K. Jaishankar, “India’s 26/11: From Communal Violence to Communal Terrorism to Terrorism,” International Journal of Criminal Justice Sciences (2007): 5-11, accessed September 8, 2013, http://www.pakistansocietyofcriminology.com/articles/editorialijcjsjuly2007.pdf

This article provides a timeline of major terrorist attacks targeted at India from 1992 onwards. It helps us to understand the reason behind each attack and the transition from communal violence to communal terrorism to terrorism using the 26/11 attacks in Mumbai as a milestone. It asserts that initial attacks in India such as the 1993 bombings in Mumbai were caused due to internal communal violence between the Hindus and the Muslims, whereas the 26/11 attacks were aimed at drawing attention to Pakistan’s foreign policy goal of achieving jurisdiction over Kashmir, India’s northernmost state. Thus, terrorism in India has undergone massive transformation from internal communal disputes to global policy clashes.

 

Encyclopedia Entries

Jackie Craven, entry on the Taj Mahal Palace Hotel, “The Taj Mahal Palace Hotel in Mumbai, India,” About.com Guide, http://architecture.about.com/od/asiasouthasia/ss/TajHotel.htm

This guide provides a brief description of the Taj Mahal Palace and Tower Hotel, Mumbai. It describes in detail the architecture of the hotel such as the different design techniques and styles used. It exaggerates the fame and luxury of the hotel as the reason why it was targeted by the terrorists. The guide also includes a series of pictures of the hotel which helps us to perceive its architecture in a different light.

 

Encyclopædia Britannica Online, s. v. “Mumbai terrorist attacks of 2008,” accessed September 14, 2013, http://www.britannica.com/EBchecked/topic/1487539/Mumbai-terrorist-attacks-of-2008

The entry provides a significant insight into the Mumbai attacks. It has an interesting section about the “Reaction in India” to the attacks. It expands upon the loopholes in the Indian security system which directly impacts architecture. It also points out the emergence of a new form of architecture, one that focusses on “multiple targets” and “high causalities”.

 

Scholarly Articles

Henry Petroski, “Technology and architecture in an age of terrorism,” Technology in Society (2004): 161-167, accessed September 8, 2013, doi:10.1016/j.techsoc.2004.01.020

The article focuses on the importance of technology in architecture in a world that is suffering from constant threats of terrorism. Interestingly, the article was published in 2004 as a response to the 9/11 attacks on the World Trade Center, USA. However, the primary claim which persuades architects to “design public spaces defensive security features that are functionally and aesthetically integral” can be at large applied to the 26/11 Mumbai terror attacks.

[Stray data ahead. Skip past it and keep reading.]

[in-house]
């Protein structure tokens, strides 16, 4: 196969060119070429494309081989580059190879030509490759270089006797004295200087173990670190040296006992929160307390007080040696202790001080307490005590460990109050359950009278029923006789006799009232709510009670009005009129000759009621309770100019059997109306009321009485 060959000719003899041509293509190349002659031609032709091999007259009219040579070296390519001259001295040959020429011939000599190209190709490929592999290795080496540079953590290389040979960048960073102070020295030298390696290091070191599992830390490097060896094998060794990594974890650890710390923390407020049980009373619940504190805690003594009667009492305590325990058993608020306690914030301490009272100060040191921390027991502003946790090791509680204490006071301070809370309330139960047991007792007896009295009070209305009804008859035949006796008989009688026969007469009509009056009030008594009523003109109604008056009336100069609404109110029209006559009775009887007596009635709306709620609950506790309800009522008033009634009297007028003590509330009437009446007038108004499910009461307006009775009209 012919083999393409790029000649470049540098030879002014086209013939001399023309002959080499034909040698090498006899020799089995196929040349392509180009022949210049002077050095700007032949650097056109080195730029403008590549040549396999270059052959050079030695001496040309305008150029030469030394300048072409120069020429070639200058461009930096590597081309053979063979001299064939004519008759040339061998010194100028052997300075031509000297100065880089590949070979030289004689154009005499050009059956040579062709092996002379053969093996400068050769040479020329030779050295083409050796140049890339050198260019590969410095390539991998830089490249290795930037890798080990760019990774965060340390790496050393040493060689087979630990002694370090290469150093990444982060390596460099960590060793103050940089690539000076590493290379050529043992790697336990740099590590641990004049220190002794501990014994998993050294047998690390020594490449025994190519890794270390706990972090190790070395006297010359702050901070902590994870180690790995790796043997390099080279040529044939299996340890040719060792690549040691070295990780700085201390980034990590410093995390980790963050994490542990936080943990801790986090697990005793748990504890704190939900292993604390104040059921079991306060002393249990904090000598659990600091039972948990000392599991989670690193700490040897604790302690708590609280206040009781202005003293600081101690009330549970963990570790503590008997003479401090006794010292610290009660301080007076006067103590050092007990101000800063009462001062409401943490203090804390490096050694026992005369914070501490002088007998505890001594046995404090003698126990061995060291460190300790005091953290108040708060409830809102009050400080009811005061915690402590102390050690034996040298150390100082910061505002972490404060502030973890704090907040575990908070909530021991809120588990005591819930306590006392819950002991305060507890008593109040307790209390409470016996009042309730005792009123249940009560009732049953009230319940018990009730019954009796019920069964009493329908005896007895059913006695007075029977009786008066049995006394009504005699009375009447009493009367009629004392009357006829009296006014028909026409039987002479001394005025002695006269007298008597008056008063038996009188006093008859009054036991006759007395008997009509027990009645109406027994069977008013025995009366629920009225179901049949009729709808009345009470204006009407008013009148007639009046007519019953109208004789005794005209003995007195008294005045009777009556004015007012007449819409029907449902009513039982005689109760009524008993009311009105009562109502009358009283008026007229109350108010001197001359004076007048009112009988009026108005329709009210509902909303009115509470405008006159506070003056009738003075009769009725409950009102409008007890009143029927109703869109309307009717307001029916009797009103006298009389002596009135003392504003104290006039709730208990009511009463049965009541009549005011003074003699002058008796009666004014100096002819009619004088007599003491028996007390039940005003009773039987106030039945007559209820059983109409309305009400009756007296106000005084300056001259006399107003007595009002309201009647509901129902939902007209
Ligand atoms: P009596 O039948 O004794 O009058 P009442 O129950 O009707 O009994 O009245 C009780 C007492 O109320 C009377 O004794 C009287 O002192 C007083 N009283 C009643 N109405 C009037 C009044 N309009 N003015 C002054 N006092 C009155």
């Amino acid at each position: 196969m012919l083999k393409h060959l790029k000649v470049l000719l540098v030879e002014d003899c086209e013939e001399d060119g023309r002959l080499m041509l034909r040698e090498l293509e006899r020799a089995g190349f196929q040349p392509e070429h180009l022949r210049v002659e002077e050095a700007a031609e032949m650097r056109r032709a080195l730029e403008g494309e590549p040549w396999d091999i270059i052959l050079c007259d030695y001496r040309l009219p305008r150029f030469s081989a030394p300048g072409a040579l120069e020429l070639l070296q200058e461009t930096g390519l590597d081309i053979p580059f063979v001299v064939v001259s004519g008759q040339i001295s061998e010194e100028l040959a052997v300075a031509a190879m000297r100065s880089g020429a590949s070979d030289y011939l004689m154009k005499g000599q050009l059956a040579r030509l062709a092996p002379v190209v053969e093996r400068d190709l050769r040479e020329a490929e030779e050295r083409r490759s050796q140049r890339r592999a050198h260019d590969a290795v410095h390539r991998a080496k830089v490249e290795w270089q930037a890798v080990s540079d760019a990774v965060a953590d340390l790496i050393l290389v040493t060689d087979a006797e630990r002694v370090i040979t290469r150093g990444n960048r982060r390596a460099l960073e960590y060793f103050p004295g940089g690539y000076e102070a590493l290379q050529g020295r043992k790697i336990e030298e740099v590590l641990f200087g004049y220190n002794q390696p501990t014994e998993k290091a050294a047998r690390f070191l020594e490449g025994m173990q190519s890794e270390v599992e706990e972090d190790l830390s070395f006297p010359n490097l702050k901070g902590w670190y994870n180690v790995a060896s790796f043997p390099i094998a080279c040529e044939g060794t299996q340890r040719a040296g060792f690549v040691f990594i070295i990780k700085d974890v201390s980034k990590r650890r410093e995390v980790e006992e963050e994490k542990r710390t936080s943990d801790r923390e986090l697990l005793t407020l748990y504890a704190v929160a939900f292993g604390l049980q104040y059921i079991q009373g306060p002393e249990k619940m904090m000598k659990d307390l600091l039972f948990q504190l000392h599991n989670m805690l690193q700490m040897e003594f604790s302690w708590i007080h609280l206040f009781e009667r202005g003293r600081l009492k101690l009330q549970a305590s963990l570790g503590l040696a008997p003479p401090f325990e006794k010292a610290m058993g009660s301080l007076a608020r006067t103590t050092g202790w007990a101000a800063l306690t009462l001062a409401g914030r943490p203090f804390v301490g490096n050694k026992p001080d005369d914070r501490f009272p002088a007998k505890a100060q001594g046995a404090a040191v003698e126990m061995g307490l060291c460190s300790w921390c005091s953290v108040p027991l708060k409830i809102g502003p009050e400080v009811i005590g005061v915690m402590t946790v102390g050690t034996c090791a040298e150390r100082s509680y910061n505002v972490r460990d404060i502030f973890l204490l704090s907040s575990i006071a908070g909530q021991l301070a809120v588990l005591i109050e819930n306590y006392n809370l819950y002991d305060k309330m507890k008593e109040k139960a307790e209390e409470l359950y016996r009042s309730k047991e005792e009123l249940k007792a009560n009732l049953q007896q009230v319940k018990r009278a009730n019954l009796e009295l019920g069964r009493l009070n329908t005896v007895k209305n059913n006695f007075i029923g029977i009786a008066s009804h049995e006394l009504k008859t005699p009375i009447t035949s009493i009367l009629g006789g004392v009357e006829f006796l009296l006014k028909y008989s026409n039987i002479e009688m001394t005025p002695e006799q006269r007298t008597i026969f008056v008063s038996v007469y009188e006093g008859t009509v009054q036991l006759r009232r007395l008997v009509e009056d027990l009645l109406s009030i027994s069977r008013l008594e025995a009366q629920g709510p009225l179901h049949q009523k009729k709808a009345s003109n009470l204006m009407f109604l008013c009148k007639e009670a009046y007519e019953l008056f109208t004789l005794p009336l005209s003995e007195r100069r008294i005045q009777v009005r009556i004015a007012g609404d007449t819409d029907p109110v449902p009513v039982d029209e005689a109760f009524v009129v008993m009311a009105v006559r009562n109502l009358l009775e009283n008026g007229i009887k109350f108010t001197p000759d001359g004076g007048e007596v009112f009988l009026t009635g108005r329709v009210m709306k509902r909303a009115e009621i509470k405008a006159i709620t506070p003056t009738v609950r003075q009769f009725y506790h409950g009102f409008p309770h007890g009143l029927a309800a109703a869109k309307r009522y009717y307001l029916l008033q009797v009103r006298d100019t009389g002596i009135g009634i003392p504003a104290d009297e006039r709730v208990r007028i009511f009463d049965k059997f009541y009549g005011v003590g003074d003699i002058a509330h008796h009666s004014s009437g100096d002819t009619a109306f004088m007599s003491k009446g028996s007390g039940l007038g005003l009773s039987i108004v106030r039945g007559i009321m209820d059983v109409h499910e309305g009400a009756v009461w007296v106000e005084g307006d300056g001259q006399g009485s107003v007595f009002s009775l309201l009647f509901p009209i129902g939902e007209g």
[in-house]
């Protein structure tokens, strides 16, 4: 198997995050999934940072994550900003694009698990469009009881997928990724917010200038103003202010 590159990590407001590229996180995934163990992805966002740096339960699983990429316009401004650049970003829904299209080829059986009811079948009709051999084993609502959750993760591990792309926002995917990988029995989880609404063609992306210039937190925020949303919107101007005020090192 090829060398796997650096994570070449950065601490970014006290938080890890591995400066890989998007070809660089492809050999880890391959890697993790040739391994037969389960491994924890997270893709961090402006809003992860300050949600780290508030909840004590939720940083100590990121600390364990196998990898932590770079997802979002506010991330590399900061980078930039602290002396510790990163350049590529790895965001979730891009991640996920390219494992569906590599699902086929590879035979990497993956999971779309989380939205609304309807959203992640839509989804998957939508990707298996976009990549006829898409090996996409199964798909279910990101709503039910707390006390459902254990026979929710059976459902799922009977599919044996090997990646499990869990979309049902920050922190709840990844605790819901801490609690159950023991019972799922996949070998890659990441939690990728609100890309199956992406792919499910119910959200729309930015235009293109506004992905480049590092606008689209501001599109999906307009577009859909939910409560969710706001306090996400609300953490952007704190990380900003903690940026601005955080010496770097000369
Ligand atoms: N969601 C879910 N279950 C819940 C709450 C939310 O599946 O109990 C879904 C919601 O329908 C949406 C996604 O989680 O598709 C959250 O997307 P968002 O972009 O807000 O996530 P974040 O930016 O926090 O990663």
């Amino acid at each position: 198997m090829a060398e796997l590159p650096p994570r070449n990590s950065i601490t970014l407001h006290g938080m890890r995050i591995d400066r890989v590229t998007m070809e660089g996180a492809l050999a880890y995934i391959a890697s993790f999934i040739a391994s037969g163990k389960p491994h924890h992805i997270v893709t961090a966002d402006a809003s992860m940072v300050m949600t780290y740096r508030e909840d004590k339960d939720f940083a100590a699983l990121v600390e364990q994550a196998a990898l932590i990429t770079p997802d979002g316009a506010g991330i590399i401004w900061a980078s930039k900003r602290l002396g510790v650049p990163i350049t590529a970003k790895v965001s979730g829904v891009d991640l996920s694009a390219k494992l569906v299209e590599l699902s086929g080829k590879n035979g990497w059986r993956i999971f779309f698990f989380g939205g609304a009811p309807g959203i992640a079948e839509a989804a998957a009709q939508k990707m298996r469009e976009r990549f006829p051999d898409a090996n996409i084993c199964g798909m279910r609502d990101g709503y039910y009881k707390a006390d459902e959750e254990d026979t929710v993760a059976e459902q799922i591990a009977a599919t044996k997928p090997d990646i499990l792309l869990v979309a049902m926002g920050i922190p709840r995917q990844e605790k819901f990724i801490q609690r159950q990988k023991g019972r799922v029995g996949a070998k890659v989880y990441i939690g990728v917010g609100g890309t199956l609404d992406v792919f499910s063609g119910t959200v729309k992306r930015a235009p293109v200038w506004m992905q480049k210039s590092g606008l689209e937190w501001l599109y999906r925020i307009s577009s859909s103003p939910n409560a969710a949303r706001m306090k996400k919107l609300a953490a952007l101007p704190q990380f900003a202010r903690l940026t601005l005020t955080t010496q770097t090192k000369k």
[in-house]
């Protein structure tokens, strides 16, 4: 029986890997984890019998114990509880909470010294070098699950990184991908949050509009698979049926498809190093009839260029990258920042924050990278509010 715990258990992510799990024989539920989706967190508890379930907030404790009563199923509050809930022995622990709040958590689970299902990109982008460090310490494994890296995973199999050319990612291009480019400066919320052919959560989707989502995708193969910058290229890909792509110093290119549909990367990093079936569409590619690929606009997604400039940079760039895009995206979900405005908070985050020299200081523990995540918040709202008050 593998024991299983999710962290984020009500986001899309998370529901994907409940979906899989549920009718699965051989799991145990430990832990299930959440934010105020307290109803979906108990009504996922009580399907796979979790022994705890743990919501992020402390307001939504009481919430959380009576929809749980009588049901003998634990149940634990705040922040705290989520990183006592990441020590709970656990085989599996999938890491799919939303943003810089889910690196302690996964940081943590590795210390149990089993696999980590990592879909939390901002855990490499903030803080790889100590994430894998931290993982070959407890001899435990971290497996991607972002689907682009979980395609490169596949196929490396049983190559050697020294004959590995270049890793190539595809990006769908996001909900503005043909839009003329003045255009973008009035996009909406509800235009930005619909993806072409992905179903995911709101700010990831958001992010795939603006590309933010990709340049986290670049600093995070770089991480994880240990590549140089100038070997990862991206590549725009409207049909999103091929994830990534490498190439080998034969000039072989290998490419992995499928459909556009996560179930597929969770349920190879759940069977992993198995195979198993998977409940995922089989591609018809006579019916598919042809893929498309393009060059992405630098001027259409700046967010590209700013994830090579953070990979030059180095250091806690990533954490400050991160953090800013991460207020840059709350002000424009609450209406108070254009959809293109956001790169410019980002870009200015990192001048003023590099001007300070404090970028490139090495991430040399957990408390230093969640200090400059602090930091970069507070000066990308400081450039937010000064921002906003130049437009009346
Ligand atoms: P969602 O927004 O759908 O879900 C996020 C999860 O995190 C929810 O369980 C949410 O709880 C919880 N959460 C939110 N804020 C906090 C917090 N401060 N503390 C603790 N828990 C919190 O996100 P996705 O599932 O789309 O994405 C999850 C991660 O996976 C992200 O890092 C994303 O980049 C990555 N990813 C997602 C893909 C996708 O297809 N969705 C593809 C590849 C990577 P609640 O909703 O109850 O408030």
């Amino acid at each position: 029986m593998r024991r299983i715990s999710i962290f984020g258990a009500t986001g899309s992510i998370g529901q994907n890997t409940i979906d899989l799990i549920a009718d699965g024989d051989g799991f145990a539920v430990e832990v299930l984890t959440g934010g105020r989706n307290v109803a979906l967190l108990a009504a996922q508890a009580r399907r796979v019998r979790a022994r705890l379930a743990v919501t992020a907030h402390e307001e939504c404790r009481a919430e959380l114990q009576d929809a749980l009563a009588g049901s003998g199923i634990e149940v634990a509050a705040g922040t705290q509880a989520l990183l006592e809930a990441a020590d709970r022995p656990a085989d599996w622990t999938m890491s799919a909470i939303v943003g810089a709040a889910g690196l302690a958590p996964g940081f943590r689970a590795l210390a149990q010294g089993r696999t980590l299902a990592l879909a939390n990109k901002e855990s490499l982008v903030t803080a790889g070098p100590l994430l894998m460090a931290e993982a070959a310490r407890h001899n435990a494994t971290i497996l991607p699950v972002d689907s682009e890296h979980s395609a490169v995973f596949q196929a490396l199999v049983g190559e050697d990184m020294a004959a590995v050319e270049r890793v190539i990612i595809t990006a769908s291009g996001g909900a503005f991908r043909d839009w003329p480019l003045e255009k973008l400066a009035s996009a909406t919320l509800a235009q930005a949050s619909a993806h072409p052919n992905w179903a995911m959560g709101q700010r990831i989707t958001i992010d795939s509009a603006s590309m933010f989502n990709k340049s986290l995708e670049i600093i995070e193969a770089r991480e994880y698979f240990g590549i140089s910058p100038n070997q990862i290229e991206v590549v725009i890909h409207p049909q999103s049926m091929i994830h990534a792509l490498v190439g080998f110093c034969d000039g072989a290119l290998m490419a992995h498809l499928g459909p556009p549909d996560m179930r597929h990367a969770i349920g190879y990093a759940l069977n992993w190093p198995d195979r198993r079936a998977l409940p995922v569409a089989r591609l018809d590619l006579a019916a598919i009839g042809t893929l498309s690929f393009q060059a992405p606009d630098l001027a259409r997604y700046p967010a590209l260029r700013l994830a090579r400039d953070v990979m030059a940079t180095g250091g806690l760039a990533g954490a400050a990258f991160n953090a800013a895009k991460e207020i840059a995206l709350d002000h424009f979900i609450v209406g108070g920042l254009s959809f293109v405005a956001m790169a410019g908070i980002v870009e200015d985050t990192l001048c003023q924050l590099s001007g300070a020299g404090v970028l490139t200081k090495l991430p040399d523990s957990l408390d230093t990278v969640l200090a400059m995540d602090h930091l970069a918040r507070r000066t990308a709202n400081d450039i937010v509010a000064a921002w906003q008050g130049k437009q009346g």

Paul Gapp, “Architects Fear That Structural Beauty Will Be Become a Victim of Terrorism.” Chicago Tribune (1986), accessed September 14, 2013

Based on various terror attacks in the US as well as in Europe and Middle West, the article asserts that “structural beauty” is an important factor as to why terrorist target these buildings. The article thus claims that future buildings should follow certain design standards that would make them less vulnerable to attacks by terrorists. This can be correlated to the idea that the Mumbai attacks were aimed at the Taj Mahal Palace and Tower Hotel because of its heritage structure.

 

Orthographic Documentation

Reuters. “The interior of the Taj Mahal Palace & Tower hotel shows damage from last week’s attack.” Photograph. 2008. Wsj.com, http://online.wsj.com/article/SB122852353604284127.html, accessed September 8, 2013

The image shows the destruction caused by the Mumbai attacks on the sixth floor of the Taj Mahal Palace Hotel. It also gives us an idea of the Indo-Gothic architecture style used in the hotel and the complexity of the atrium which was exploited by the terrorists.

 

Danish Siddiqui. “Hotel employees walk inside the heritage wing of the hotel.” Photograph. 2010. Theguardian.com, http://www.theguardian.com/world/gallery/2010/aug/12/taj-mahal-hotel-pictures, accessed September 14, 2013

The image shows the renovated atrium of the Taj Mahal Palace and Tower Hotel after it was reopened in August 2010. Note the multiple atrium setting. The Indo Gothic architectural style is clearly evident which complexes the architecture of the hotel.

 

“Map of Mumbai Terror Attack Sites.” Photograph. 2008. Clipsandcomment.com, http://www.clipsandcomment.com/2008/11/27/map-of-mumbai-terror-attack-sites/, accessed September 14, 2013

The image shows a map of Mumbai with major locations of the Mumbai terror attacks highlighted. The time at which bombing/shooting took place at each location is also mentioned. It helps us to understand why these particular places were targeted by the terrorists.

 

Video and Audio

Ajmal Kasab, “60 Hours of 26/11 Mumbai terror attack,” ibnlive video, 50:04, November 27, 2011, http://ibnlive.in.com/videos/206334/60-hours-of-2611-mumbai-terror-attack.html

The documentary captures the deposition of Ajmal Kasab, the only terrorist of the Mumbai attacks who was captured alive. Through his statement, the film provides evidence about what went into the 26/11 bombing and shooting right from the training of the terrorists by Lashkar-e-Taiba to the execution of the attacks. The timeline of events helps us to understand the role played by the architecture of the city in the planning of the attacks.

 

“Taj hotel encounter caught on CCTVa Mumbai terrorist attacks 26 november 2008 INDIA Taj resort exper,” YouTube video, 2:06, posted by “Tackett Stutzman,” July 13, 2013, http://www.youtube.com/watch?v=kNzK2no88IY

The video captures the movement of the terrorists inside the Taj Palace and Tower Hotel during the 26/11 Mumbai attacks as caught on CCTV. The clip provides an insight into why it took the police over 60 hours to flush the terrorists out of the building. The atrium of the Taj Palace Hotel was acting like a visual barrier preventing the police from spotting the terrorists. Its multiple segments across its length further obscure visibility.